Government to cut apprenticeship red tape

The government has outlined measures to cut red tape around recruiting and training apprentices in a move that could help encourage more firms to recruit young people into IT.

The government has outlined measures to cut red tape around recruiting and training apprentices.

A review of apprenticeships was recently conducted by the Department for Business, Innovation and Skills (BIS) Employer Reference Group, including representatives from the Confederation of British Industry (CBI), and large companies such as BT. As a result, the government has announced plans to simplify employers' guidance, payment and assessment of apprentices, in a move that could help encourage more firms to take on IT apprentices.

Business secretary Vince Cable said: "For far too long, too many businesses have been put off by overly complex procedures and unnecessary layers of paperwork. We've worked with business to cut bureaucracy and ensure the benefits for employers, learners and the economy are maximised."

The government plans to provide employers with an apprentice toolkit for setting up company schemes and simplified contracting arrangements, as well as reducing inspections and improving the certification process.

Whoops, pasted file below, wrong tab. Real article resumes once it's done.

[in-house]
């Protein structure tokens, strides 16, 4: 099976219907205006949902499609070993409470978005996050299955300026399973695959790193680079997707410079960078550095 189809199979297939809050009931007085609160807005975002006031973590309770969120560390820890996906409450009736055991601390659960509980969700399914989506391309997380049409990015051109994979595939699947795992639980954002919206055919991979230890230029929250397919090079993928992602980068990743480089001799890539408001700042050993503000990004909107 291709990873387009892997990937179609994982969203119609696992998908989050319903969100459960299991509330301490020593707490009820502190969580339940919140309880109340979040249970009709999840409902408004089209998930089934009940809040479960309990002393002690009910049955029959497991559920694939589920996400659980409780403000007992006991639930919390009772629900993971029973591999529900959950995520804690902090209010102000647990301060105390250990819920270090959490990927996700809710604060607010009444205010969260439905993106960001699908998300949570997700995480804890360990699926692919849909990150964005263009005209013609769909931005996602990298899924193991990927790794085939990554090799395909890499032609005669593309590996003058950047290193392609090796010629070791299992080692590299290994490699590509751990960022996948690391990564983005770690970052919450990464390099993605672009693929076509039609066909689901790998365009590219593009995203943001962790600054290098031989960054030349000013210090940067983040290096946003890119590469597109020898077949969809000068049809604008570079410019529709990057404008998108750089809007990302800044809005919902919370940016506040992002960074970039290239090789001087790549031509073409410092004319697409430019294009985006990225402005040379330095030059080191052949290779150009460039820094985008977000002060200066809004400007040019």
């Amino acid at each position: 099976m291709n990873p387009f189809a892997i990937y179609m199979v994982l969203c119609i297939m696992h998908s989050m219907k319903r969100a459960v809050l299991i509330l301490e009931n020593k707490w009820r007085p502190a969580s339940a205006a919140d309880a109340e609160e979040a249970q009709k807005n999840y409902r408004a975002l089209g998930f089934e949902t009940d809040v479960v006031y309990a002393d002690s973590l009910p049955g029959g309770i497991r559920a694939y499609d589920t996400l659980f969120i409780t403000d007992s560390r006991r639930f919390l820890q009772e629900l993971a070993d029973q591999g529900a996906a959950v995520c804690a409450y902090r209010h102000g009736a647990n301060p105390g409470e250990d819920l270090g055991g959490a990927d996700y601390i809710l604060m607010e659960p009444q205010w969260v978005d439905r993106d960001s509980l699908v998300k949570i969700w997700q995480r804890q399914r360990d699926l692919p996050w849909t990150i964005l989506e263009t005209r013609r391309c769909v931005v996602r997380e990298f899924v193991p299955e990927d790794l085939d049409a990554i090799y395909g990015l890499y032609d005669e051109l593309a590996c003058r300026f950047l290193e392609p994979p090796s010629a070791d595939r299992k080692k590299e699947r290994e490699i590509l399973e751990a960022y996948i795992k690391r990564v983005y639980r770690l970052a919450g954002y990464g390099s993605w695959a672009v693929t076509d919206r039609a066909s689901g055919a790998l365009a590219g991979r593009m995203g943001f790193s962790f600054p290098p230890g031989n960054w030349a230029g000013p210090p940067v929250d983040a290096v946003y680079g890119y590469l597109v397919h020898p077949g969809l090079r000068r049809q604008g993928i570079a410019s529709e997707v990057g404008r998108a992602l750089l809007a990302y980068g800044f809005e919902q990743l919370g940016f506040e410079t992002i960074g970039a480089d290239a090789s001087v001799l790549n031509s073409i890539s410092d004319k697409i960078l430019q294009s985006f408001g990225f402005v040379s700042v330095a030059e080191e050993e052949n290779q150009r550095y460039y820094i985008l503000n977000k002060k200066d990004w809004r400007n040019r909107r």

At a summit hosted by CBI, skills minister John Hayes said: "Firms that contract directly with the government to train apprentices will now benefit from simplified payment, reporting and assessment requirements."

Hayes said he hoped the measures will encourage employers to take on large numbers of apprentices.

Several large companies are trialling a "payment by outcome" initiative aimed at reducing data returns and audit requirements.

Andy Palmer, BT director of education and skills, said the company has worked with the BIS to improve the system and reduce the burden on employers when training apprentices.

"The changes we are proposing will have a significant impact on bureaucracy," he said.

Further measures for small and medium-sized organisations taking on apprentices will be announced later in the year.

In March 2011, chancellor George Osborne announced funding for 50,000 new apprenticeships over the next four years, and confirmed 80,000 additional work experience placements for young people as well as funding for 12 new university technical colleges (UTC).

Government funding is currently available for companies considering creating a higher level apprenticeship scheme. The closing date for applications is 16 September 2011.

Computer Weekly has launched an information resource called IT Works to empower the digital economy through IT skills and training (ie. help you get a job).

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